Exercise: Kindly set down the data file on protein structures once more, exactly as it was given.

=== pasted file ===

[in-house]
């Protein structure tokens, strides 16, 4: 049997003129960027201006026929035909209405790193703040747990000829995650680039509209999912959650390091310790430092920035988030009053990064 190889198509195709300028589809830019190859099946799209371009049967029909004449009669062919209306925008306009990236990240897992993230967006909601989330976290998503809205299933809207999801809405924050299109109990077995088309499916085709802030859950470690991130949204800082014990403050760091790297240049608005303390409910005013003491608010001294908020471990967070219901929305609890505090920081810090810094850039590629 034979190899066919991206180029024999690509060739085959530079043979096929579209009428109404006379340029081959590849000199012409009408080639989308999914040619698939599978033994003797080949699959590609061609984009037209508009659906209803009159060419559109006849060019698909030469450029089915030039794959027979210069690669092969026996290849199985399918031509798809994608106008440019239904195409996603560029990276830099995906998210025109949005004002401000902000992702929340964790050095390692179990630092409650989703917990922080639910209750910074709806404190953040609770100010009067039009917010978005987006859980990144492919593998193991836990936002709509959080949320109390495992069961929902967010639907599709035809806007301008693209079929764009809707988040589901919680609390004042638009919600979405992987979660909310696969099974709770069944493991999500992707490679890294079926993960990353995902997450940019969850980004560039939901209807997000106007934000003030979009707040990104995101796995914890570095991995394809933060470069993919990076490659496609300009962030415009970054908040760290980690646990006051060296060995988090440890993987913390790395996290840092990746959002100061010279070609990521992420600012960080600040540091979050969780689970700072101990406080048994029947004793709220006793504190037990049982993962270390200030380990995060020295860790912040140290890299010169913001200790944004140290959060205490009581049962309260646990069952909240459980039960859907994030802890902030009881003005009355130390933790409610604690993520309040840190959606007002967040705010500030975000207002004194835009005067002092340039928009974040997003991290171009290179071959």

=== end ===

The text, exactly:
[in-house]
């Protein structure tokens, strides 16, 4: 049997003129960027201006026929035909209405790193703040747990000829995650680039509209999912959650390091310790430092920035988030009053990064 190889198509195709300028589809830019190859099946799209371009049967029909004449009669062919209306925008306009990236990240897992993230967006909601989330976290998503809205299933809207999801809405924050299109109990077995088309499916085709802030859950470690991130949204800082014990403050760091790297240049608005303390409910005013003491608010001294908020471990967070219901929305609890505090920081810090810094850039590629 034979190899066919991206180029024999690509060739085959530079043979096929579209009428109404006379340029081959590849000199012409009408080639989308999914040619698939599978033994003797080949699959590609061609984009037209508009659906209803009159060419559109006849060019698909030469450029089915030039794959027979210069690669092969026996290849199985399918031509798809994608106008440019239904195409996603560029990276830099995906998210025109949005004002401000902000992702929340964790050095390692179990630092409650989703917990922080639910209750910074709806404190953040609770100010009067039009917010978005987006859980990144492919593998193991836990936002709509959080949320109390495992069961929902967010639907599709035809806007301008693209079929764009809707988040589901919680609390004042638009919600979405992987979660909310696969099974709770069944493991999500992707490679890294079926993960990353995902997450940019969850980004560039939901209807997000106007934000003030979009707040990104995101796995914890570095991995394809933060470069993919990076490659496609300009962030415009970054908040760290980690646990006051060296060995988090440890993987913390790395996290840092990746959002100061010279070609990521992420600012960080600040540091979050969780689970700072101990406080048994029947004793709220006793504190037990049982993962270390200030380990995060020295860790912040140290890299010169913001200790944004140290959060205490009581049962309260646990069952909240459980039960859907994030802890902030009881003005009355130390933790409610604690993520309040840190959606007002967040705010500030975000207002004194835009005067002092340039928009974040997003991290171009290179071959």